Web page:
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It was supposed to be a rosier outlook for Taiwan's Chinese Professional Baseball League (中華職棒, CPBL) for years to come when the 25-year-old league signed a lucrative broadcasting deal with an international media rights company this January.
With the Taipei mayoral election fast approaching, the debates and arguments between the candidates are beginning to heat up. Just like in the past elections, the public and the media have been focusing on the two major candidates that represent the ruling Kuomintang (KMT) and the Democratic Progressive Party (DPP). Both candidates, Sean Lien and Ko Wen-je, have never run for the postion before. Lien vows to bring young energy to the city while Ko promises to bridge the “pan-green and pan-blue” divide for the sake of all Taiwanese people.
The Democratic Progressive Party (DPP) has made an unconventional move, choosing to support an independent candidate in the Taipei mayoral election. And this candidate, Ko Wen-je, has made an unconventional move picking a campaign manager who stands on a different end of the political spectrum from the DPP.
Demonstrators rallied in front of the building of Israel's representative office in Taiwan on Wednesday to protest Israel's air strikes on the Gaza Strip, calling on the Middle Eastern nation to end the offensive that has so far resulted in over one hundred casualties, including civilians and children.
President Chain Store Corp. (統一超商) recently opened its 5,000th convenience store in the nation. During a press event in Kaohsiung, President Chain Store Chairman Alex Lo (羅智先) announced the franchise's plan to open the first convenience store on Taiwan's outlying Orchid Island (蘭嶼), also known as Lanyu, in early August.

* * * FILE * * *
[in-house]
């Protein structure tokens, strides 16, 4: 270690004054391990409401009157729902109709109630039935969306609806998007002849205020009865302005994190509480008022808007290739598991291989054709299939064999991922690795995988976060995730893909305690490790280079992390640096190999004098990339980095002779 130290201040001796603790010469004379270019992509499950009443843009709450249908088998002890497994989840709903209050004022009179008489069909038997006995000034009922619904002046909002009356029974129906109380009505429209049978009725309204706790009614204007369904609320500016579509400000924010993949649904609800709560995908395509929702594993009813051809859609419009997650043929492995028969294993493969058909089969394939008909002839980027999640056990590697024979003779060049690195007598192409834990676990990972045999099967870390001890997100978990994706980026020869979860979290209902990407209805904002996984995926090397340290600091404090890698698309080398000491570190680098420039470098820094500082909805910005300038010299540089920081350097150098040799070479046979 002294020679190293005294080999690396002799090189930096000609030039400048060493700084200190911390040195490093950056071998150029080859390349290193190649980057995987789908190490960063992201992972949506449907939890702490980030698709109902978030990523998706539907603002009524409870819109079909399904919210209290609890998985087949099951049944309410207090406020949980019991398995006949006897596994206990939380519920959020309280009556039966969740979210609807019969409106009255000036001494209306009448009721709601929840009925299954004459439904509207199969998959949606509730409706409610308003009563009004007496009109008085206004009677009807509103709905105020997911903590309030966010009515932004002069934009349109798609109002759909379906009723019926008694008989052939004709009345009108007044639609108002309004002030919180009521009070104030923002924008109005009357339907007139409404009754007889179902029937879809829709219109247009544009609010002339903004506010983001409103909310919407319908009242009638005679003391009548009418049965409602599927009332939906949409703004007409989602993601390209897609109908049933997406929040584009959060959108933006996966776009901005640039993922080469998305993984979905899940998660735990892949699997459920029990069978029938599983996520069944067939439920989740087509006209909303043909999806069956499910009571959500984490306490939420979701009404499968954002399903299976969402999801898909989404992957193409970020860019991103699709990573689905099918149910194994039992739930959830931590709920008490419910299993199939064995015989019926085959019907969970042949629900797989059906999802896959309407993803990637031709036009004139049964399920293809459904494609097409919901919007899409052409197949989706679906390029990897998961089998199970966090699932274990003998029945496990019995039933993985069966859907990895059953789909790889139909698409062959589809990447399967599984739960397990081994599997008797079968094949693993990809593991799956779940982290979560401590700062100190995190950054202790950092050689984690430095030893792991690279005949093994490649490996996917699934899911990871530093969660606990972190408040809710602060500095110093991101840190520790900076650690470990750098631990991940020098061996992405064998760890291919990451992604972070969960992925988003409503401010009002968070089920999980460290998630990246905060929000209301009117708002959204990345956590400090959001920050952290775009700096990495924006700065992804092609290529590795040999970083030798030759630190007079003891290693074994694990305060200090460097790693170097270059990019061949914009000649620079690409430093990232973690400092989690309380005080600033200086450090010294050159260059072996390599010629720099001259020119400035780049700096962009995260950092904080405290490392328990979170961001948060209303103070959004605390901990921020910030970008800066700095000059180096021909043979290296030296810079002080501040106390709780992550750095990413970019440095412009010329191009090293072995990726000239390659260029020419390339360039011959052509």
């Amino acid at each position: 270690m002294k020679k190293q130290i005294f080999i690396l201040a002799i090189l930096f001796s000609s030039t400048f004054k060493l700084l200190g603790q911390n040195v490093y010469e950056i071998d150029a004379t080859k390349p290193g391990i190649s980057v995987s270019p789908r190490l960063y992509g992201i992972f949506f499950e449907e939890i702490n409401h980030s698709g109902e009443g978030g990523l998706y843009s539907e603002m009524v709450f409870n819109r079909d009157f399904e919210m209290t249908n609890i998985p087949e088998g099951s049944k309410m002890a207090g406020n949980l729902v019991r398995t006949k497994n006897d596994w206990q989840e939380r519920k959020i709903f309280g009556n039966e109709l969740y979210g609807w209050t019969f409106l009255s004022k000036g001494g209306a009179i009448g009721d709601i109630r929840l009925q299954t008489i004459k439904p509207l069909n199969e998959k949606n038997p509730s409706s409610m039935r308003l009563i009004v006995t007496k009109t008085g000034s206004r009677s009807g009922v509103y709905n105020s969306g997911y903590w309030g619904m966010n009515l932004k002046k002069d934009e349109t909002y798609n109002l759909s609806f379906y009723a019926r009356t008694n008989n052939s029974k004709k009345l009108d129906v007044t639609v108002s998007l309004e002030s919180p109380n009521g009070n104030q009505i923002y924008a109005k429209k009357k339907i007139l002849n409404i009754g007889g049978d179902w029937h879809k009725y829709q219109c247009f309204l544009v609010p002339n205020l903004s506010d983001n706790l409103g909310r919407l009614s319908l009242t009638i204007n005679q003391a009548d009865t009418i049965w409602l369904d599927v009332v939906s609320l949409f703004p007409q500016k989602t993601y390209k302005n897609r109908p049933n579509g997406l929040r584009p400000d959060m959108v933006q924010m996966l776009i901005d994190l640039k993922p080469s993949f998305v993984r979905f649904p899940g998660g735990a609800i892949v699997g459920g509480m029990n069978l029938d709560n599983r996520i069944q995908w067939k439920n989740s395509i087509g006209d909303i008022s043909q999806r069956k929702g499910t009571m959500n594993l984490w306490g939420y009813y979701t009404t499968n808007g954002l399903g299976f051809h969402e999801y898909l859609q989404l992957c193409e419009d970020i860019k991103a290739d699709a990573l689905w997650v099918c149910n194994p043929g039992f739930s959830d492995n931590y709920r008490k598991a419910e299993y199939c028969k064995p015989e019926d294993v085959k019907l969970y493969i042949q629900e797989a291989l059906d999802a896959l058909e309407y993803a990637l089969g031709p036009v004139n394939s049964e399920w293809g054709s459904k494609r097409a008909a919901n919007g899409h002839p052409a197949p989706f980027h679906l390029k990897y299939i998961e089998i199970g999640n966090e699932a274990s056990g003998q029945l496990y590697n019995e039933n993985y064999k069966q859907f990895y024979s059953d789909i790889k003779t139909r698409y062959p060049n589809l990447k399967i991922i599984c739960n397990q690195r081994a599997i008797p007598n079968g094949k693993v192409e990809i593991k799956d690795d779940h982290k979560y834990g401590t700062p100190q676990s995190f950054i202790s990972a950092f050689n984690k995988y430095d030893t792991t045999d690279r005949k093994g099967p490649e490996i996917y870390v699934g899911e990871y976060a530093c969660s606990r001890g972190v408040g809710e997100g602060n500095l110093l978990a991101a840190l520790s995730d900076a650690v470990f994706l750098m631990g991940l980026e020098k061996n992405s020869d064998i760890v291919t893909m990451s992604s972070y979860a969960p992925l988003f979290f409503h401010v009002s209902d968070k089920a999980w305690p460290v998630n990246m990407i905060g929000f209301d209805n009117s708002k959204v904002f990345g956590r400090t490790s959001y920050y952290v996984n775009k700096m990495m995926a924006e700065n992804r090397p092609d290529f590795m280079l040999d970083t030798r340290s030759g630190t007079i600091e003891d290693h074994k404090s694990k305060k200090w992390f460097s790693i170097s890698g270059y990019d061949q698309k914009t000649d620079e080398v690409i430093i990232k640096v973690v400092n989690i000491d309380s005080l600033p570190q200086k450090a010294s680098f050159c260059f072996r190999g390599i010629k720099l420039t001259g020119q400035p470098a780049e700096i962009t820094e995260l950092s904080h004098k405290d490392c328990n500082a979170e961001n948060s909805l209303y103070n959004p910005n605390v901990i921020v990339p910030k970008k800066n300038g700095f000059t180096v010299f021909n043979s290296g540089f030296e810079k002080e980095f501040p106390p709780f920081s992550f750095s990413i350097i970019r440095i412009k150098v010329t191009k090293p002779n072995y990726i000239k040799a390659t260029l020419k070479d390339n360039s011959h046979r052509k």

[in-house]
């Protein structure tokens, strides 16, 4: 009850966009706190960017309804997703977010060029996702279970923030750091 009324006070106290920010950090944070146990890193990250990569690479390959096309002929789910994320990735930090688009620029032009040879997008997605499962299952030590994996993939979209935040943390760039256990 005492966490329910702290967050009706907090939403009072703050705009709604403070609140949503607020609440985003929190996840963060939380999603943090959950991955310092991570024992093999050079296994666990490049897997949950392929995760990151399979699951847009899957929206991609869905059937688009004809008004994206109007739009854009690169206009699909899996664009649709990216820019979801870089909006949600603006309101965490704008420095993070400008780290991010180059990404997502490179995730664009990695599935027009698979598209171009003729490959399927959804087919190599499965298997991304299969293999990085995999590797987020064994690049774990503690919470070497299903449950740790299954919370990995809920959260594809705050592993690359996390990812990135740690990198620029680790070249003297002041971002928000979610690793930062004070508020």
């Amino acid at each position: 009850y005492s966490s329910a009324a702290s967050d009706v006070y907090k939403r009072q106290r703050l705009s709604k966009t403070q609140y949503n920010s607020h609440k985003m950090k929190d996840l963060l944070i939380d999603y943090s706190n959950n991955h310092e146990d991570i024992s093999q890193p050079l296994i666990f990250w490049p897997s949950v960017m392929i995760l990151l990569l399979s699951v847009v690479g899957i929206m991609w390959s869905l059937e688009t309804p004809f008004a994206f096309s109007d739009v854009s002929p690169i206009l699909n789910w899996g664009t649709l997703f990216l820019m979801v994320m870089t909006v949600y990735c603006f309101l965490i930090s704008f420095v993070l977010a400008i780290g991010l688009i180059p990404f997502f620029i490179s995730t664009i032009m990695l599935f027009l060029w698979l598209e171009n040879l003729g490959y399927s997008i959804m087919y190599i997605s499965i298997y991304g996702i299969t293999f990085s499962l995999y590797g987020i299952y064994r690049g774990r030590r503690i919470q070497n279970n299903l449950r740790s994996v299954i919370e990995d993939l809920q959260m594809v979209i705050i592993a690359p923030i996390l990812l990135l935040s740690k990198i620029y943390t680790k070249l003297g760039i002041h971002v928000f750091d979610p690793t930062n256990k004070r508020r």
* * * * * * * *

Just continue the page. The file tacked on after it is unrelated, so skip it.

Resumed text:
Confrontation with the United States would be a “disaster,” Chinese President Xi Jinping said last week as he called for mutual respect between the U.S. and China. His comments came at an annual China-U.S. dialogue held in Beijing. “China-U.S. confrontation, to the two countries and the world, would definitely be a disaster,” he said out, adding, “We should mutually respect and treat each other equally, and respect the other's sovereignty and territorial integrity and respect each other's choice on the path of development.”
Time and again, Taiwan has been described as the island brimming with hospitality for foreigners and fellow residents alike. The trait was blown into at least a dozen different slogans of government propaganda and tourism advertisements, and something the Taiwanese are both proud and growing weary of. And underlying all that thick makeup of friendliness is a shade of hypocrisy that digs at the cheery exterior.
Premier Jiang Yi-huah (江宜樺) announced on July 2 that the main obstacle to the naturalization of foreigners could soon be removed, hinting at possible talks with legislators from the ruling Kuomintang (KMT) to push through an amendment to the Nationality Act (國籍法) within six months. This could be great news for the thousands of foreigners who have already settled in Taiwan and want to apply for Republic of China citizenship, even if we are worried that conditional love could further yield conditional results.
The ruling Kuomintang's (KMT) latest sacking of its scandal-ridden candidate in the Keelung mayoral race has shown nothing but the party's desperation to win the year-end elections.
After more than a decade of decline and lack of interest from the audience, Taiwanese cinema finally went through a revival seven years ago through the films of local director Jay Chou's (周杰倫) “Secret” (不能說的·秘密) in 2007 and Wei Te-Sheng's (魏德聖) “Cape No. 7” (海角七號) in 2008. These movies were the push needed to spark investor interests in making feature films for the big screen rather than sticking to producing Taiwanese soap operas and Mandarin “trendy dramas” for television.
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